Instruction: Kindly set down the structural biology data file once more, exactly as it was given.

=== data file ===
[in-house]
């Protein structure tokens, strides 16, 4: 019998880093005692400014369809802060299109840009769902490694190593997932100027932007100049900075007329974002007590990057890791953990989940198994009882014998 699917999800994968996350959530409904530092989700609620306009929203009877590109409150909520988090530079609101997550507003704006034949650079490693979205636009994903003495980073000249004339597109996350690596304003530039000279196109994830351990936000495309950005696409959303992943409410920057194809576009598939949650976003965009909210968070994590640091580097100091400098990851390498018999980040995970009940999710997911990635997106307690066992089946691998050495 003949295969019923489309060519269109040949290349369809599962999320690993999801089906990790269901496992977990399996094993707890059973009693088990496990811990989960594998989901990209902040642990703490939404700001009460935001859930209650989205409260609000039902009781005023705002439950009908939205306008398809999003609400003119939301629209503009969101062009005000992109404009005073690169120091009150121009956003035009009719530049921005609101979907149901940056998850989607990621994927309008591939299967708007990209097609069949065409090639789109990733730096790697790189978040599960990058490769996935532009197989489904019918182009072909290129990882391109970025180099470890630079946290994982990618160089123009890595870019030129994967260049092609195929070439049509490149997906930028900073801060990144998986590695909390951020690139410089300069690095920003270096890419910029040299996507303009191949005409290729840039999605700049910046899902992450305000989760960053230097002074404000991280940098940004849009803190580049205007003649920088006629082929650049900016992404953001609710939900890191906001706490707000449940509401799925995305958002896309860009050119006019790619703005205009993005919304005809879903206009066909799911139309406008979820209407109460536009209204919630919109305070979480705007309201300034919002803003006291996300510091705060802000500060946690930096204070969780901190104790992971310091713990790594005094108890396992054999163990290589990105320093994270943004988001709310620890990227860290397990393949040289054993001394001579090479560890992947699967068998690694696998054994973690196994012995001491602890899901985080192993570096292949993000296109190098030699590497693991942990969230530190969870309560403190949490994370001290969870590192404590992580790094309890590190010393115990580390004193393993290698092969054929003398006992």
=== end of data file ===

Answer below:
[in-house]
């Protein structure tokens, strides 16, 4: 019998880093005692400014369809802060299109840009769902490694190593997932100027932007100049900075007329974002007590990057890791953990989940198994009882014998 699917999800994968996350959530409904530092989700609620306009929203009877590109409150909520988090530079609101997550507003704006034949650079490693979205636009994903003495980073000249004339597109996350690596304003530039000279196109994830351990936000495309950005696409959303992943409410920057194809576009598939949650976003965009909210968070994590640091580097100091400098990851390498018999980040995970009940999710997911990635997106307690066992089946691998050495 003949295969019923489309060519269109040949290349369809599962999320690993999801089906990790269901496992977990399996094993707890059973009693088990496990811990989960594998989901990209902040642990703490939404700001009460935001859930209650989205409260609000039902009781005023705002439950009908939205306008398809999003609400003119939301629209503009969101062009005000992109404009005073690169120091009150121009956003035009009719530049921005609101979907149901940056998850989607990621994927309008591939299967708007990209097609069949065409090639789109990733730096790697790189978040599960990058490769996935532009197989489904019918182009072909290129990882391109970025180099470890630079946290994982990618160089123009890595870019030129994967260049092609195929070439049509490149997906930028900073801060990144998986590695909390951020690139410089300069690095920003270096890419910029040299996507303009191949005409290729840039999605700049910046899902992450305000989760960053230097002074404000991280940098940004849009803190580049205007003649920088006629082929650049900016992404953001609710939900890191906001706490707000449940509401799925995305958002896309860009050119006019790619703005205009993005919304005809879903206009066909799911139309406008979820209407109460536009209204919630919109305070979480705007309201300034919002803003006291996300510091705060802000500060946690930096204070969780901190104790992971310091713990790594005094108890396992054999163990290589990105320093994270943004988001709310620890990227860290397990393949040289054993001394001579090479560890992947699967068998690694696998054994973690196994012995001491602890899901985080192993570096292949993000296109190098030699590497693991942990969230530190969870309560403190949490994370001290969870590192404590992580790094309890590190010393115990580390004193393993290698092969054929003398006992």